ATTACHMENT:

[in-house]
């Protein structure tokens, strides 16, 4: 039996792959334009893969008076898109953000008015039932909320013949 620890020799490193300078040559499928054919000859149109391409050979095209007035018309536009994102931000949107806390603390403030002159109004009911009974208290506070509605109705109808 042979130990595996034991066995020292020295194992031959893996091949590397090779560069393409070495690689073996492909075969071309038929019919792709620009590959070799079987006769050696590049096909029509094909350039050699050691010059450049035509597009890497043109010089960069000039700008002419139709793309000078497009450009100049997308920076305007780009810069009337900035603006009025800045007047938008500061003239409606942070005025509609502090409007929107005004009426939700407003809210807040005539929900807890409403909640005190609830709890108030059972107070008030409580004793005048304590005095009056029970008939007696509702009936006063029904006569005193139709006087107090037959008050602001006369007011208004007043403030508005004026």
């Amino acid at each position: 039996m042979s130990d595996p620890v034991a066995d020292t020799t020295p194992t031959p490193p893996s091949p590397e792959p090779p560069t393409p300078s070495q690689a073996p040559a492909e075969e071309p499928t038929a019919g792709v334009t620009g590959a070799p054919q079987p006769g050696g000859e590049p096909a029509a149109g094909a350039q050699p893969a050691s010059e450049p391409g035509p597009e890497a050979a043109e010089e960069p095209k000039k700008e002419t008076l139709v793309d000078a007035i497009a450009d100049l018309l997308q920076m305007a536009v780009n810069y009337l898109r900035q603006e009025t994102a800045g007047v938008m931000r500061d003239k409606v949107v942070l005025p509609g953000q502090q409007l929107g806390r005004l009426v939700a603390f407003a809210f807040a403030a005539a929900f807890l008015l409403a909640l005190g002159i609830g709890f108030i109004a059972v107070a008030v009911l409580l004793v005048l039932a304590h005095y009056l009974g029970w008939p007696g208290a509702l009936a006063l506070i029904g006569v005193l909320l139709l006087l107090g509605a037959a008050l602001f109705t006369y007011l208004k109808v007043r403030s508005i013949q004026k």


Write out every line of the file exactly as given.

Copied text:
[in-house]
């Protein structure tokens, strides 16, 4: 039996792959334009893969008076898109953000008015039932909320013949 620890020799490193300078040559499928054919000859149109391409050979095209007035018309536009994102931000949107806390603390403030002159109004009911009974208290506070509605109705109808 042979130990595996034991066995020292020295194992031959893996091949590397090779560069393409070495690689073996492909075969071309038929019919792709620009590959070799079987006769050696590049096909029509094909350039050699050691010059450049035509597009890497043109010089960069000039700008002419139709793309000078497009450009100049997308920076305007780009810069009337900035603006009025800045007047938008500061003239409606942070005025509609502090409007929107005004009426939700407003809210807040005539929900807890409403909640005190609830709890108030059972107070008030409580004793005048304590005095009056029970008939007696509702009936006063029904006569005193139709006087107090037959008050602001006369007011208004007043403030508005004026």
């Amino acid at each position: 039996m042979s130990d595996p620890v034991a066995d020292t020799t020295p194992t031959p490193p893996s091949p590397e792959p090779p560069t393409p300078s070495q690689a073996p040559a492909e075969e071309p499928t038929a019919g792709v334009t620009g590959a070799p054919q079987p006769g050696g000859e590049p096909a029509a149109g094909a350039q050699p893969a050691s010059e450049p391409g035509p597009e890497a050979a043109e010089e960069p095209k000039k700008e002419t008076l139709v793309d000078a007035i497009a450009d100049l018309l997308q920076m305007a536009v780009n810069y009337l898109r900035q603006e009025t994102a800045g007047v938008m931000r500061d003239k409606v949107v942070l005025p509609g953000q502090q409007l929107g806390r005004l009426v939700a603390f407003a809210f807040a403030a005539a929900f807890l008015l409403a909640l005190g002159i609830g709890f108030i109004a059972v107070a008030v009911l409580l004793v005048l039932a304590h005095y009056l009974g029970w008939p007696g208290a509702l009936a006063l506070i029904g006569v005193l909320l139709l006087l107090g509605a037959a008050l602001f109705t006369y007011l208004k109808v007043r403030s508005i013949q004026k």